thoughts on leading the {im}perfect life

spring is here bike ride, coffee, and nutella crepe

at the lake at the lake

homemade pizza baby and papa

I won’t show you any pictures of the dustbunnies colonizing every corner of our home. I also won’t show you the piles of laundry. But I will show you the moments that put a smile on my face this past week and weekend.

The truth is that we’re stretched pretty thin for time right now. T’s defense is on Monday (!) and I submit my dissertation in a couple of weeks from now. Much of our time and energy is thus spent on writing, research, and work-related things. Those moments in between take on a special meaning. We celebrate them with renewed dedication to our mental well being. Chores get put aside, the vaccuum cleaner stays untouched, and our family spends time at the lake, on runs with the stroller, on runs with the dog, lounging in the backyard, baking bread or concocting new homemade pizza recipes, meeting with friends, and riding our bikes.

I know that C. is too young to remember much of this time in her life. But if she were to form memories, I’d want them to be of times spent outdoors, laughing, and having a good time with her parents. There will always be more chores and I promise to teach her to make her bed, fold her clothes, put dishes away, and tidy up her room when the time comes.

As parents, we teach by example.

This kernel of truth weighs on me every day. I think about it as I bite my nails (a habit I’ve been trying to kick for years) and see my daughter studying me. I think about it as I reach for that fifth piece of chocolate for the day, because, you know, dessert needs to follow every meal.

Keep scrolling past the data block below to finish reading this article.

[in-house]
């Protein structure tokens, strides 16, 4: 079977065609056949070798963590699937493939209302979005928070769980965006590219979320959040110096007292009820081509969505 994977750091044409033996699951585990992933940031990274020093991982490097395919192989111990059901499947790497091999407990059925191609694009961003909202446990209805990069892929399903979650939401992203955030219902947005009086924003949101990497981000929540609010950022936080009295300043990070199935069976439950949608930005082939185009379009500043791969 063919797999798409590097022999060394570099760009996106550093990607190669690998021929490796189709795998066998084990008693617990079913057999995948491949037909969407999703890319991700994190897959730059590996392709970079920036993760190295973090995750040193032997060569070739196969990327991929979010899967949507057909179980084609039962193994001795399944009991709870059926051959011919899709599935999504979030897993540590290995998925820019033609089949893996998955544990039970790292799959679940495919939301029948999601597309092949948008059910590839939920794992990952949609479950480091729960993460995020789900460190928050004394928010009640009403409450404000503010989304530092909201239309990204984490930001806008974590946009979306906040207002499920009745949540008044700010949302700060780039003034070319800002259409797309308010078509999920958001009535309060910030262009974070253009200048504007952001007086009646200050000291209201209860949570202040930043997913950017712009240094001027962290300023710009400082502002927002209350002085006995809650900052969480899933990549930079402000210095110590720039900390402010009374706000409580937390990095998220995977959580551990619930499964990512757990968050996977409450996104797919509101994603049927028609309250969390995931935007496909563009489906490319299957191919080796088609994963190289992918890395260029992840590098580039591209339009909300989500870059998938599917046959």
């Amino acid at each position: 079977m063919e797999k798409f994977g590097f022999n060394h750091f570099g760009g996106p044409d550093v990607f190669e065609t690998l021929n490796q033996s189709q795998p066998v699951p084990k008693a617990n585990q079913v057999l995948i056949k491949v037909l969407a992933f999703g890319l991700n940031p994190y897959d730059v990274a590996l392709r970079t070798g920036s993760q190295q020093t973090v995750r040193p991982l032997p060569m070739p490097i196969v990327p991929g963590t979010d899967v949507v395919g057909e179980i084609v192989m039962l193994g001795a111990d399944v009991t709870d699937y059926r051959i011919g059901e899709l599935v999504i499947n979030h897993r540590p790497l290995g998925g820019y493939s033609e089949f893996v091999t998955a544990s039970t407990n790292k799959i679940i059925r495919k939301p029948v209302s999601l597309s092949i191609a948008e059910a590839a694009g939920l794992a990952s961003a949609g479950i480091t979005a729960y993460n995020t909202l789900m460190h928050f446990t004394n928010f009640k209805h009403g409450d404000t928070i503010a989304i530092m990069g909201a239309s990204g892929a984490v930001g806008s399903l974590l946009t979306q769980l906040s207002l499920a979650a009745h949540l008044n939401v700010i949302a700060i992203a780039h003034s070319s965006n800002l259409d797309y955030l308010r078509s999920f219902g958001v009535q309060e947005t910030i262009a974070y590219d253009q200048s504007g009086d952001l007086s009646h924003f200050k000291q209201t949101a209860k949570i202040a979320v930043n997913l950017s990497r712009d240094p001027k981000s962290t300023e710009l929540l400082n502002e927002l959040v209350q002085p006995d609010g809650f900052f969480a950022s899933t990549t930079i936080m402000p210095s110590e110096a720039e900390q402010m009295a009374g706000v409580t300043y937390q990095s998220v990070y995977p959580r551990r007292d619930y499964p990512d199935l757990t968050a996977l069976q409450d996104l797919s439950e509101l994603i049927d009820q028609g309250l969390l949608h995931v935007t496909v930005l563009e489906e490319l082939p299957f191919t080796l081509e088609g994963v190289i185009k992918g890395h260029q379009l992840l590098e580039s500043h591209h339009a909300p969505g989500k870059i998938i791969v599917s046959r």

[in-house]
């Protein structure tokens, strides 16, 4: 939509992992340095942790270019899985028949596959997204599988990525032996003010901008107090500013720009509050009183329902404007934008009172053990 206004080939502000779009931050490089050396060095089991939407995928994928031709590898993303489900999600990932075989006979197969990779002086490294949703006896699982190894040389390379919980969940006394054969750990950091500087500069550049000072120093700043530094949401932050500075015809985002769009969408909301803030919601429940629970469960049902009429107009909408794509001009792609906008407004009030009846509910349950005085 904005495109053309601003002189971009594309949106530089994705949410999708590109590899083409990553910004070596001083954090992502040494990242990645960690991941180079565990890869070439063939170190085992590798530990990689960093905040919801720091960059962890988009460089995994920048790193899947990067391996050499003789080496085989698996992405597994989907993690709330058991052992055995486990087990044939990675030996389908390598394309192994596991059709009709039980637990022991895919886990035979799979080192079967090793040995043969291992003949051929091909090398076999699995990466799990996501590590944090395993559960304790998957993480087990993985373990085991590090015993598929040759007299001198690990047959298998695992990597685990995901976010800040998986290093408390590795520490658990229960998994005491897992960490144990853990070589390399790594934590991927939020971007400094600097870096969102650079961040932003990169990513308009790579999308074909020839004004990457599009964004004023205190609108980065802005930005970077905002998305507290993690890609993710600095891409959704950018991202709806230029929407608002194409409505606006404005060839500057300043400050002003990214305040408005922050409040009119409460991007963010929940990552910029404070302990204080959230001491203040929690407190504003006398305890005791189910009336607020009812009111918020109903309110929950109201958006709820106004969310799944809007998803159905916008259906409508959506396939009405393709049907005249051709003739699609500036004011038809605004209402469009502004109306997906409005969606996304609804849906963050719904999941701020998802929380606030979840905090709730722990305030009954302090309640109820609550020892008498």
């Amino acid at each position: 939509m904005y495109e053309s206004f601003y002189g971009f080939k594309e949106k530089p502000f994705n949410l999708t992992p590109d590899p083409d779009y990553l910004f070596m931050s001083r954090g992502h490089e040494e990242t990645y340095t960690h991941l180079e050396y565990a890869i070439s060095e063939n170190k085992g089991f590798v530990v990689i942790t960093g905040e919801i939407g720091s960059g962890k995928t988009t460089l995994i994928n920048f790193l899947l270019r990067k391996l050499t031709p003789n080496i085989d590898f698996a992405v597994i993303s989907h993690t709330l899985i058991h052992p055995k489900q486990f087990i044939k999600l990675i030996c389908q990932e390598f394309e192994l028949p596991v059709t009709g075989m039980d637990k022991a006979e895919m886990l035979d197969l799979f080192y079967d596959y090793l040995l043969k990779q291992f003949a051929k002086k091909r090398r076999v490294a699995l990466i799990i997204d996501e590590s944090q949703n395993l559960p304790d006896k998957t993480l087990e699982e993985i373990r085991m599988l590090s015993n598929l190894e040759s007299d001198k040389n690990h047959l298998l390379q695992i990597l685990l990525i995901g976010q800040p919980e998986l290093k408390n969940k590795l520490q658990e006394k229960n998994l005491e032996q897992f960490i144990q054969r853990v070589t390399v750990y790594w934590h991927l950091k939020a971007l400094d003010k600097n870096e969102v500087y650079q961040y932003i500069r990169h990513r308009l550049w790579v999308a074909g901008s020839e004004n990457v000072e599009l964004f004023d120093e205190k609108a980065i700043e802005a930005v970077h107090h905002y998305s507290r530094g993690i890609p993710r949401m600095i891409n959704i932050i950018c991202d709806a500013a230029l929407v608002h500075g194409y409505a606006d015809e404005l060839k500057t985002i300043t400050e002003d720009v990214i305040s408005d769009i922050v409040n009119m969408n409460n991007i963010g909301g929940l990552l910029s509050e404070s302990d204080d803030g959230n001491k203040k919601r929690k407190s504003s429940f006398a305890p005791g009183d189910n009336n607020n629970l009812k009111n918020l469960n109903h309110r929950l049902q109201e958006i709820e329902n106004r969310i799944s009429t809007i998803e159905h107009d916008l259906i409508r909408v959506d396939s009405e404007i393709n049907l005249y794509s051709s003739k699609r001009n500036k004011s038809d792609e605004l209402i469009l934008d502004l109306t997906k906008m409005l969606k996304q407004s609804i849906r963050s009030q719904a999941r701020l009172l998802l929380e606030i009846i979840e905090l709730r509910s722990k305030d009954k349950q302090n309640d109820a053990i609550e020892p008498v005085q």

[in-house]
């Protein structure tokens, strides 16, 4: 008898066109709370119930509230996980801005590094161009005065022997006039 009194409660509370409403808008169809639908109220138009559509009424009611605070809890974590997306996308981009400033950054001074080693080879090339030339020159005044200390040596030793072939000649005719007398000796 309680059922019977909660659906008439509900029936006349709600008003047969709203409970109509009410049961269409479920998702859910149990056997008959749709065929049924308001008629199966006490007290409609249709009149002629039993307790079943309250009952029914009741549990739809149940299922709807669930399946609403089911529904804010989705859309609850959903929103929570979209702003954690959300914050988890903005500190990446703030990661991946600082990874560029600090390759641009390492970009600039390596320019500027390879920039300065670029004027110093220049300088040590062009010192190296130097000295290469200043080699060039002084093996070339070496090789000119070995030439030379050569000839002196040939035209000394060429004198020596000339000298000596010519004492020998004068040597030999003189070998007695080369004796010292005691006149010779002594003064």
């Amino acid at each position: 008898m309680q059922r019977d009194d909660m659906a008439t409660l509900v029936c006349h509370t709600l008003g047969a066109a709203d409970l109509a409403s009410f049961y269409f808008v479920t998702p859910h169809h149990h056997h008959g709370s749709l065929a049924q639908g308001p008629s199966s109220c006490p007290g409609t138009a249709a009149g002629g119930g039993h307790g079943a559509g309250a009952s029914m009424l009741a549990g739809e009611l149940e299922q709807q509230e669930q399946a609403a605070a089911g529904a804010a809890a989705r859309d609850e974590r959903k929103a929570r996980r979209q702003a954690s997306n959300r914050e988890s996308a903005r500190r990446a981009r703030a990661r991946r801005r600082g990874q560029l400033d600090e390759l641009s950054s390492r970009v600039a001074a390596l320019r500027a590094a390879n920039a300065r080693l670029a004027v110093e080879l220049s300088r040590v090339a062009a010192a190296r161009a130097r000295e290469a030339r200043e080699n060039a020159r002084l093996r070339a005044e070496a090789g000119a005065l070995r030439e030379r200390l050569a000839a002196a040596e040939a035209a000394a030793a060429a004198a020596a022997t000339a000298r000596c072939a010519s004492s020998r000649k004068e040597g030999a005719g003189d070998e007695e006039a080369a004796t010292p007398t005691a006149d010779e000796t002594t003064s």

I also think about it when I look around the house and see a home filled with books, photographs, and mementos from our travels. When I see us taking weekend mornings to read the news, indulge in a much loved novel, bake pancakes from scratch, toss the ball with the dog, then strap on running shoes and go for a run. When the laundry gets kicked to another corner of the bedroom with one more sigh and a, I will get to this later. When we sit on the couch, baby playing on a blanket, talking about future plans, our work, our research, our goals, and our ambitions. When we lock up and leave the mess to go spend an afternoon at the pool.

I currenty have a long list of projects I’m waiting to tackle once my dissertation is off to my advisor and committee. It’s a running list I keep on my laptop, composed of things such as “read this book for pleasure” and “start sewing projects” and “write long emails to X, Y, and Z.” It also contains “clean house” and “organize closet” and “sort through stuff in basement.”

The thing is, I have other big writing projects lined up for when the dissertation is completed and a long list of work stuff that I want to tackle that’s a “must do” but also, truthfully, a “want to do.” I enjoy my writing and the treasure hunt nature of research. I love going on runs and like making a mess while cooking but don’t really like the clean-up process afterwards. I like a neat and orderly home just as much as the next person, but I also have more plans than I can tackle in one day and would rather inspire C. to dream big than dream the life domestic.

Maybe I’m also jaded by my readings on nineteenth-century femininity and the roles allotted to women for so long. The home, the family, the kitchen, the bedroom; women’s spaces to be cherished and polished and made pretty and inviting. Small spaces, confined spaces, spaces of little growth.